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1. WO2015020778 - OPTIMISATION DE MOBILITÉ SPÉCIFIQUE D'UN ÉQUIPEMENT UTILISATEUR ET MESURES DE PERFORMANCE AMÉLIORÉES POUR AMÉLIORER UNE PERFORMANCE DE TRANSFERT

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[ EN ]

USER EQUIPMENT SPECIFIC MOBILITY OPTIMIZATION AND IMPROVED PERFORMANCE METRICS FOR IMPROVING HANDOVER

PERFORMANCE

CROSS-REFERENCE TO RELATED APPLICATIONS

[0001] This application claims the benefit of U.S. Non-Provisional Patent

Application Serial No. 14/275,611 entitled "USER EQUIPMENT SPECIFIC MOBILITY OPTIMIZATION AND IMPROVED PERFORMANCE METRICS FOR IMPROVING HANDOVER PERFORMANCE" filed May 12, 2014, and U.S. Provisional Patent Application Serial No. 61/864,427 entitled "UE-SPECIFIC MOBILITY OPTIMIZATION AND RECORDING TIME SERVED FOR IMPROVING HANDOVER PERFORMANCE", which was filed August 09, 2013. The aforementioned applications are herein incorporated by reference in its entirety.

BACKGROUND

FIELD

[0002] Aspects of the present disclosure relate generally to wireless communication systems, and more particularly to mobility optimization and handover performance of mobile devices.

BACKGROUND

[0003] Wireless communication systems are widely deployed to provide various types of communication content such as, for example, voice, data, and so on. Typical wireless communication systems may be multiple-access systems capable of supporting communication with multiple users by sharing available system resources (e.g., bandwidth, transmit power, etc.). Examples of such multiple-access systems may include code division multiple access (CDMA) systems, time division multiple access (TDMA) systems, frequency division multiple access (FDMA) systems, orthogonal frequency division multiple access (OFDMA) systems, and the like. Additionally, the systems can conform to specifications such as third generation partnership project (3 GPP), 3 GPP long term evolution (LTE), ultra mobile broadband (UMB), evolution data optimized (EV-DO), etc.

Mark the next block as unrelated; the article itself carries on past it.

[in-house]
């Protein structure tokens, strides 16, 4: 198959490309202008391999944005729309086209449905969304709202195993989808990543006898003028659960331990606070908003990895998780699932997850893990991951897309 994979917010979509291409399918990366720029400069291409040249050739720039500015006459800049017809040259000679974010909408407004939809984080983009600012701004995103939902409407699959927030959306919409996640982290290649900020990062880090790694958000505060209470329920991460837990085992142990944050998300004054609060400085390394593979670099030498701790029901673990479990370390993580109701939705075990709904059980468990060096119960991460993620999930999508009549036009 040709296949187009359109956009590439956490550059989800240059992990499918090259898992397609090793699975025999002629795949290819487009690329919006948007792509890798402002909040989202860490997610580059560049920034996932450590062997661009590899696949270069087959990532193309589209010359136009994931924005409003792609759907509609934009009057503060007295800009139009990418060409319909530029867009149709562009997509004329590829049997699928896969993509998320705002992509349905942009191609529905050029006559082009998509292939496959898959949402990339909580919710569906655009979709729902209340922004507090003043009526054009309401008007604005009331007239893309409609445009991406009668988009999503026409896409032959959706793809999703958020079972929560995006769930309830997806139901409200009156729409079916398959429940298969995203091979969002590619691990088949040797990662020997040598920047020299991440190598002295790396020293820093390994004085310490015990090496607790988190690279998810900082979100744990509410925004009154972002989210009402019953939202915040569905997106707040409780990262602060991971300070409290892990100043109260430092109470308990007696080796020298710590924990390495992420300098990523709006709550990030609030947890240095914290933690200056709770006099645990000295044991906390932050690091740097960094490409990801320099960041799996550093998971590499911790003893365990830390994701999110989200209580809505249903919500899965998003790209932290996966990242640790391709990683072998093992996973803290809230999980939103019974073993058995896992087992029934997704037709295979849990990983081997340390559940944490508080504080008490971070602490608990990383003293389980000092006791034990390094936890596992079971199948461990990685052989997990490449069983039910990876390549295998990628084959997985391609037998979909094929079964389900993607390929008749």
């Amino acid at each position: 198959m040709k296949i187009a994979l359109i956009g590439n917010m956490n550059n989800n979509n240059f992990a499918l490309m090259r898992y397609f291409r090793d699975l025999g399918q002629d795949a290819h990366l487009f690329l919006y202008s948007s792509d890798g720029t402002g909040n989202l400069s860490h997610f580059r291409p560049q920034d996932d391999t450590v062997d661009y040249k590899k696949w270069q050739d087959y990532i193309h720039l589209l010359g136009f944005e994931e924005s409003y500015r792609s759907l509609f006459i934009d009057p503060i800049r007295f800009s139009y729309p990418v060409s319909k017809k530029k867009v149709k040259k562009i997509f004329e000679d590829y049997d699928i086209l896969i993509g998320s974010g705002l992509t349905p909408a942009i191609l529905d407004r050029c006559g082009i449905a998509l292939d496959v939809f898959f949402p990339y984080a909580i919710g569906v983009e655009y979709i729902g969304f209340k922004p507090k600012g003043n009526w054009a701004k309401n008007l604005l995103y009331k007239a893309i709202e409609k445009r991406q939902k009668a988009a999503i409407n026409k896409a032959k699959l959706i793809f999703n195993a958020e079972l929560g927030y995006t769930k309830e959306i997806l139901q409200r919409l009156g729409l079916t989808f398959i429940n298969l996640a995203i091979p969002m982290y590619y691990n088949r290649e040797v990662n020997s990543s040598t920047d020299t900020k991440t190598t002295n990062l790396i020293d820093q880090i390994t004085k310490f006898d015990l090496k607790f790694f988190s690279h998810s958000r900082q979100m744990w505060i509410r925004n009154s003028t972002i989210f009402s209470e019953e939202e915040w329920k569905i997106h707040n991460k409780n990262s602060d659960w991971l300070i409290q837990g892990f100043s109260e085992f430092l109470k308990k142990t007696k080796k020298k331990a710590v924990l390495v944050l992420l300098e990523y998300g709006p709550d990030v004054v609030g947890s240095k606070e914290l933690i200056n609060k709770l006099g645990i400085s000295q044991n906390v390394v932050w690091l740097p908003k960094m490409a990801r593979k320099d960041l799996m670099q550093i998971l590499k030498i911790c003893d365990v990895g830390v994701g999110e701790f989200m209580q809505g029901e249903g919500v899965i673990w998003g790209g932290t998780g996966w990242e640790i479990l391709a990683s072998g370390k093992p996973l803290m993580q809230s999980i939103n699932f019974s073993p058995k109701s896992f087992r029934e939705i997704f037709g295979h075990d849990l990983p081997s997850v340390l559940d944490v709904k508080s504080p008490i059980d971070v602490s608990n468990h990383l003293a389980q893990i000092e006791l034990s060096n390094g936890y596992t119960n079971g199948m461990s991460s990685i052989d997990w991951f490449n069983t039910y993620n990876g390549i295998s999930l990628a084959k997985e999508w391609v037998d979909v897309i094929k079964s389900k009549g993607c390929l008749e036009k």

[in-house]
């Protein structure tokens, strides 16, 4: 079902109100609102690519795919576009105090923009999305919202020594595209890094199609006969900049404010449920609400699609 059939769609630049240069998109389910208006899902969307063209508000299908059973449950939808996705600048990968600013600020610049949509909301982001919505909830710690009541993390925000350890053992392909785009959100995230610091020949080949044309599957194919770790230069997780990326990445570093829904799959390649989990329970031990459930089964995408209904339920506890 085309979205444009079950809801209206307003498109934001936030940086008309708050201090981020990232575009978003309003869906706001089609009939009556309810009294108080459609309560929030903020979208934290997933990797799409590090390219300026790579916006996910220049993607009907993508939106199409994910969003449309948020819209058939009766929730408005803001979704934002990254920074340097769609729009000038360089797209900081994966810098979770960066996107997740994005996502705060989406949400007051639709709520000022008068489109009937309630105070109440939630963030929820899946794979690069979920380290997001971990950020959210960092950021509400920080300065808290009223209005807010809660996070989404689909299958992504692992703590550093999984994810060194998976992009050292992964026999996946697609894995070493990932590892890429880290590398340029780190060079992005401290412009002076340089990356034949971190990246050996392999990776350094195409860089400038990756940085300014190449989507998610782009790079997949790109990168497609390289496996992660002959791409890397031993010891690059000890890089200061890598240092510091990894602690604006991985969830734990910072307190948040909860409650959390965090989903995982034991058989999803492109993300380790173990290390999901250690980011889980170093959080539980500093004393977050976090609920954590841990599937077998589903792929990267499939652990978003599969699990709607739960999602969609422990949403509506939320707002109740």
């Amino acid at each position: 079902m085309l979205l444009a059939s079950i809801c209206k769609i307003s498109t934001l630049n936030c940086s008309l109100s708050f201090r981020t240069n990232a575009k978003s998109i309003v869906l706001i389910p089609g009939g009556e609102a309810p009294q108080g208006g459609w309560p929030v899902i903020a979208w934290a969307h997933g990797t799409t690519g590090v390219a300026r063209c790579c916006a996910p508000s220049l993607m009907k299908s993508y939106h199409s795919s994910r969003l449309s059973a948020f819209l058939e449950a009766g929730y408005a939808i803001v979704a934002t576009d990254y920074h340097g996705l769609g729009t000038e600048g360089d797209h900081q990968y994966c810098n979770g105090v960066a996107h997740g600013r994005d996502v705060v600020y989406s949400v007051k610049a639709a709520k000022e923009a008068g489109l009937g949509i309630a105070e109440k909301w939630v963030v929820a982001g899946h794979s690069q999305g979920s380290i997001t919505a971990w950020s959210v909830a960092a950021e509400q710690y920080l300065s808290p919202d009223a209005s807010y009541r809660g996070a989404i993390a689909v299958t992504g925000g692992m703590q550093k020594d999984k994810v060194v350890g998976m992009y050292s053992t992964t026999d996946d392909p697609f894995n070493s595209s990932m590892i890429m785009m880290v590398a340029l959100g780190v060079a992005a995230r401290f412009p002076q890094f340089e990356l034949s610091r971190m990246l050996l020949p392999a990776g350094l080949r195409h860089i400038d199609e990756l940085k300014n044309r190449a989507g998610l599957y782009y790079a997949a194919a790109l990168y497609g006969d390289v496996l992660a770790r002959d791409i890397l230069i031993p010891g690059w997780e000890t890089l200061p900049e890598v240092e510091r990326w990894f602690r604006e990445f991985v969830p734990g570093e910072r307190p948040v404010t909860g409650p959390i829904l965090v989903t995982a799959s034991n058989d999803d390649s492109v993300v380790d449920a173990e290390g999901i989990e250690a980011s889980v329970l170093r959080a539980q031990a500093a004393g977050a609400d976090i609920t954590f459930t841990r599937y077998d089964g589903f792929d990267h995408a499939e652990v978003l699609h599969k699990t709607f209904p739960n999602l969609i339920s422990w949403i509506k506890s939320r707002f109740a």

[0004] Generally, wireless multiple-access communication systems may simultaneously support communication for multiple mobile devices (e.g., which can be commonly referred to as mobile phones, tablet computers, or mobile computers, collectively referred to as access terminals (AT), user equipment (UE), etc.). Each mobile device may communicate with one or more base stations via transmissions on forward and reverse links. The forward link (or downlink) refers to the communication link from base stations to mobile devices, and the reverse link (or uplink) refers to the communication link from mobile devices to base stations. Further, communications between mobile devices and base stations may be established via single-input single-output (SISO) systems, multiple-input single-output (MISO) systems, multiple-input multiple-output (MIMO) systems, and so forth. In addition, mobile devices can communicate with other mobile devices (and/or base stations with other base stations) in peer-to-peer wireless network configurations.